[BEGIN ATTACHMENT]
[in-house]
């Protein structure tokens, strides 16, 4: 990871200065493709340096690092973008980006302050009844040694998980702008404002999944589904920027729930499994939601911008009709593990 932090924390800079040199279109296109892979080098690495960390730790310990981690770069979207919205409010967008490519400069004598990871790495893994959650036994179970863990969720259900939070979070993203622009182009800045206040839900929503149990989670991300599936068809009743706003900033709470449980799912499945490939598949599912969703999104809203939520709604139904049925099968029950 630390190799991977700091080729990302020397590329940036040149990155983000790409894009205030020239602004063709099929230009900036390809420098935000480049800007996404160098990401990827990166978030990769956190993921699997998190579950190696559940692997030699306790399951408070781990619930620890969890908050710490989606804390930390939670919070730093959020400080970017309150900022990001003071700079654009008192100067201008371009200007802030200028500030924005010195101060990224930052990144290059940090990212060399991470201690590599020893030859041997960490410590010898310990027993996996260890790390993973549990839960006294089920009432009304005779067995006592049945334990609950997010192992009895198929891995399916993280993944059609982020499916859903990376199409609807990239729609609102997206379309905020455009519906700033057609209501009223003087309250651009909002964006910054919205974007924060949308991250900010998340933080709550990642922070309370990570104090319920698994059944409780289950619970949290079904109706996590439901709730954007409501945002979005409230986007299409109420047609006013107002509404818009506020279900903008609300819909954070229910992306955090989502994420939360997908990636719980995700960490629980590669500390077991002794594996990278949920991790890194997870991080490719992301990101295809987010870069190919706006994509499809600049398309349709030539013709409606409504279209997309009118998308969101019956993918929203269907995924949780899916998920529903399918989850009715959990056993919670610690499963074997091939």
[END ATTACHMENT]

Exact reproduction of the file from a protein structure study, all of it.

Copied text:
[in-house]
């Protein structure tokens, strides 16, 4: 990871200065493709340096690092973008980006302050009844040694998980702008404002999944589904920027729930499994939601911008009709593990 932090924390800079040199279109296109892979080098690495960390730790310990981690770069979207919205409010967008490519400069004598990871790495893994959650036994179970863990969720259900939070979070993203622009182009800045206040839900929503149990989670991300599936068809009743706003900033709470449980799912499945490939598949599912969703999104809203939520709604139904049925099968029950 630390190799991977700091080729990302020397590329940036040149990155983000790409894009205030020239602004063709099929230009900036390809420098935000480049800007996404160098990401990827990166978030990769956190993921699997998190579950190696559940692997030699306790399951408070781990619930620890969890908050710490989606804390930390939670919070730093959020400080970017309150900022990001003071700079654009008192100067201008371009200007802030200028500030924005010195101060990224930052990144290059940090990212060399991470201690590599020893030859041997960490410590010898310990027993996996260890790390993973549990839960006294089920009432009304005779067995006592049945334990609950997010192992009895198929891995399916993280993944059609982020499916859903990376199409609807990239729609609102997206379309905020455009519906700033057609209501009223003087309250651009909002964006910054919205974007924060949308991250900010998340933080709550990642922070309370990570104090319920698994059944409780289950619970949290079904109706996590439901709730954007409501945002979005409230986007299409109420047609006013107002509404818009506020279900903008609300819909954070229910992306955090989502994420939360997908990636719980995700960490629980590669500390077991002794594996990278949920991790890194997870991080490719992301990101295809987010870069190919706006994509499809600049398309349709030539013709409606409504279209997309009118998308969101019956993918929203269907995924949780899916998920529903399918989850009715959990056993919670610690499963074997091939």